How to support and educate parents of children who stutter

I am curious about the best ways to both educate and support the parents of children who stutter. I feel as though there is a large stigma around stuttering, and many parents choose to avoid their child’s stutter, rather than discussing it. What are the best techniques to educate parents on the effects of stuttering in their children? How can we go about this without offending the parents we are working with?

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How to support and educate parents of children who stutter — 2 Comments

  1. Hi! My name is Andrea and I am currently a graduate student enrolled in a stuttering course. I have a younger brother who stutters and my family has never really talked about this. He saw an SLP all throughout elementary school, but even when he was going through speech therapy I really had no clue what he did there or if he found it helpful.

    When I started my stuttering course I became a lot more curious about my brother’s experience as a PWS and how he felt about therapy. I realized that we had never really had a conversation about his stuttering and that felt odd to me because we are a close family. When I did bring up the conversation my brother was very open to having honest discussions about how his stuttering has impacted his life, things that we did growing up (such as finishing his sentences) that bothered him, and his feelings about working with an SLP when he was younger. This has led to more conversations with my entire family. Although we do not often have conversations surrounding stuttering it no longer feels like a sensitive subject to bring up.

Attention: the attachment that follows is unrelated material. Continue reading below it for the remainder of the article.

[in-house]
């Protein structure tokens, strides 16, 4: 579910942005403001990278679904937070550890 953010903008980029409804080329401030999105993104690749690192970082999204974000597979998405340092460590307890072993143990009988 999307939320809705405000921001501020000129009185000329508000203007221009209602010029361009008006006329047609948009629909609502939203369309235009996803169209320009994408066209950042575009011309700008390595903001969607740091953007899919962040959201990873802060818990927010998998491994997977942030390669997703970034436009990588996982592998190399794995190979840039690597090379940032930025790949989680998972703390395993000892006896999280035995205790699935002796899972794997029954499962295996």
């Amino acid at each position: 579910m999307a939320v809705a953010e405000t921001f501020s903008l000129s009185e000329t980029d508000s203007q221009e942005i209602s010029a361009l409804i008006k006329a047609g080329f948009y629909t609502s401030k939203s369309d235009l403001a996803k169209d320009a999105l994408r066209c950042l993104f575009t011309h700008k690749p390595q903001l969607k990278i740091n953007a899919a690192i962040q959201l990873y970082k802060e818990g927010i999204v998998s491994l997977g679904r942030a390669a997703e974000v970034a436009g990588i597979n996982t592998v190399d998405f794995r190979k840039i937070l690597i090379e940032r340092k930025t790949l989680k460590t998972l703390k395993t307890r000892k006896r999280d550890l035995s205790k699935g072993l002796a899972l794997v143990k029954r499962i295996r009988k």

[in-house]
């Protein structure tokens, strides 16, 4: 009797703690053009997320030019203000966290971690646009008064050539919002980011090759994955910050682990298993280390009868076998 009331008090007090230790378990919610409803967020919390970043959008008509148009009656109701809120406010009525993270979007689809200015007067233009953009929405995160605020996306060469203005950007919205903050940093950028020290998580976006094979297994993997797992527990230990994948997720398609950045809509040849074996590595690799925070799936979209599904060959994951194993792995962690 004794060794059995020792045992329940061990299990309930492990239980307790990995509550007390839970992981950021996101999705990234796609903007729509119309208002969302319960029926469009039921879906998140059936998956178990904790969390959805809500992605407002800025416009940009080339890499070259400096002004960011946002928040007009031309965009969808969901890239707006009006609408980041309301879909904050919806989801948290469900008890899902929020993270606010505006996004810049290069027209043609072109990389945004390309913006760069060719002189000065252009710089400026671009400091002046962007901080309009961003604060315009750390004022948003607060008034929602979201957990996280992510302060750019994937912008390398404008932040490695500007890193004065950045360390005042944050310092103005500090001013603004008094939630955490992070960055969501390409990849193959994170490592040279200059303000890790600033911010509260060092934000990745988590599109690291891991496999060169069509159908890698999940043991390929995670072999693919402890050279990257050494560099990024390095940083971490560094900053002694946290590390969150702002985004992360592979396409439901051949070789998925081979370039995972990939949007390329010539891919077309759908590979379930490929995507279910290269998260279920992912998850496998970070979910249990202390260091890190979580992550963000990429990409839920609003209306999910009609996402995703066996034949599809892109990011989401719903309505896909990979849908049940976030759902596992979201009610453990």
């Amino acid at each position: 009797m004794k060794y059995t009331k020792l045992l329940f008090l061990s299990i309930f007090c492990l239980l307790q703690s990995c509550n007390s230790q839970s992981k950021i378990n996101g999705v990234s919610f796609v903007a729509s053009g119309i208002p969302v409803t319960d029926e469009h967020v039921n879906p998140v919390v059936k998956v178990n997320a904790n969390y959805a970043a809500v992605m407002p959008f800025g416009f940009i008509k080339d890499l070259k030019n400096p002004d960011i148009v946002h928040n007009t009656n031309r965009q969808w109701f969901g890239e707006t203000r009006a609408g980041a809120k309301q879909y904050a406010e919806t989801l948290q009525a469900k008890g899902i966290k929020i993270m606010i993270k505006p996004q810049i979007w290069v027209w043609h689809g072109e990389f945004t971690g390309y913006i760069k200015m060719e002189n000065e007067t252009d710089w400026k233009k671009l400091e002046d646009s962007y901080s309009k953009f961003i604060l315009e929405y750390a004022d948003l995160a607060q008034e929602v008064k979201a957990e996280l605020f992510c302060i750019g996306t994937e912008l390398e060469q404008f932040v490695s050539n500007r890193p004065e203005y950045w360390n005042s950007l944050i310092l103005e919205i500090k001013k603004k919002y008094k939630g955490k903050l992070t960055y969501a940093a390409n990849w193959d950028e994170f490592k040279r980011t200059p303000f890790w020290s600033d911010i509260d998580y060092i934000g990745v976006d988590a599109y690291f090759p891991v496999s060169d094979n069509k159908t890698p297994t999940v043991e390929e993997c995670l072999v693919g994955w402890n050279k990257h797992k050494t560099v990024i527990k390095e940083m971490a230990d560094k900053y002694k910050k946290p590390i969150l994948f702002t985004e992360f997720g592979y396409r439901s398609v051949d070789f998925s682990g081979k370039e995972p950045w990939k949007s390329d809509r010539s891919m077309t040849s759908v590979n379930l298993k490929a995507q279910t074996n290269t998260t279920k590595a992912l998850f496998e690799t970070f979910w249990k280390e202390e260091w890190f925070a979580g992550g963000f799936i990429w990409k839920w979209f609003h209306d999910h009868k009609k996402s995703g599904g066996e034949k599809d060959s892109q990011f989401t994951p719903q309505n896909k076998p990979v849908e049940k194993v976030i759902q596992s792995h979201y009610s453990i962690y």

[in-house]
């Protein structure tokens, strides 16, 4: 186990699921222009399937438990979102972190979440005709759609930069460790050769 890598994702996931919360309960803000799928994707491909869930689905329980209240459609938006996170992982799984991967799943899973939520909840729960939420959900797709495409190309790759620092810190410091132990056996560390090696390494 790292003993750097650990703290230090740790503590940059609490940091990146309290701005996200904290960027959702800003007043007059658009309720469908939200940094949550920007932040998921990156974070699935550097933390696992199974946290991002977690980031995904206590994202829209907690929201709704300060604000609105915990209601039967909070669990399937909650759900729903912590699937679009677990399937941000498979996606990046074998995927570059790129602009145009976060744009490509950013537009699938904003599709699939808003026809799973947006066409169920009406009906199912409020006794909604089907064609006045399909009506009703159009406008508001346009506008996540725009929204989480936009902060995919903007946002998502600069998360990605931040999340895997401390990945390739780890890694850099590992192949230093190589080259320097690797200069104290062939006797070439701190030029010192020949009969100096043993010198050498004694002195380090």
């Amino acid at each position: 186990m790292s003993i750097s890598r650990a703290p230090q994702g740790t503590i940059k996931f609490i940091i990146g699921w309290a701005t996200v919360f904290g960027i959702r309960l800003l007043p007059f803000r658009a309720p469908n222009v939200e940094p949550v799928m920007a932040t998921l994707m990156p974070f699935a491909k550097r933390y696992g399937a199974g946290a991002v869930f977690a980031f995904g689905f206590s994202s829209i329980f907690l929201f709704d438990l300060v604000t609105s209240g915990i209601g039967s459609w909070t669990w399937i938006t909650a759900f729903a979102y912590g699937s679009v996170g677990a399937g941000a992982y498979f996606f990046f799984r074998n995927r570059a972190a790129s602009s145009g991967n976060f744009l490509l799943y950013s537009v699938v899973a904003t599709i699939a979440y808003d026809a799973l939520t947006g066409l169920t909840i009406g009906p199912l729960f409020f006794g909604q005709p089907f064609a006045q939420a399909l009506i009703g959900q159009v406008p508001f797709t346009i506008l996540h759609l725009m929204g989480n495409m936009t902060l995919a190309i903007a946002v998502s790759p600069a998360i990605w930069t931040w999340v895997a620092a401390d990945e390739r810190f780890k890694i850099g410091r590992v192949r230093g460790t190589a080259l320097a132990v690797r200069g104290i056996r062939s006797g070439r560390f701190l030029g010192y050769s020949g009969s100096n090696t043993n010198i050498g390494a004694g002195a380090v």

Being a first year graduate student, I have never had to counsel another family on the effects of stuttering but in my family having honest conversations and providing my family with some of the basic facts that I have learned about what causes stuttering has helped greatly. I feel that the most important component was desensitizing stuttering and learning that it was not a dirty word. I hope that helps!

  2. Andrea gave some very helpful input about talking with her brother about his stuttering. Helping families to begin to have these sorts of conversations is so important. Sometimes, all it takes is letting parents know that it really is OK to talk about stuttering with their child, that it will not make the stuttering worse, which is what many parents have been told in the past. This notion has stayed around, so that it has become something of an ‘old wives’ tale’, even though it may have begun by professionals back in Wendall Johnson’s day, when he theorized that stuttering began in the parents’ ears, with them labeling disfluencies as stuttering or reacting negatively to their child’s disfluencies.

    Educating parents about the nature of and what we know about the causes of stuttering will go a long way toward helping them be more comfortable with stuttering and willing to engage in conversations with their child. There are many great materials available to educate both clients and families about stuttering. Any time that we can do to demystify stuttering will tend to bring about more openness about stuttering. The Stuttering Foundation, National Stuttering Association, FRIENDS: National Association of Young People Who Stutter, the British Stammering Association, and many more great groups, offer information, as well as support for families who are living with stuttering.

    WHen families find it uncomfortable to talk about stuttering simply because they have remained silent about it for years, I find it helpful to facilitate conversations within therapy sessions, modeling talking about stuttering in an open and comfortable manner.

    Best wishes as you begin your career!


    Lynne Shields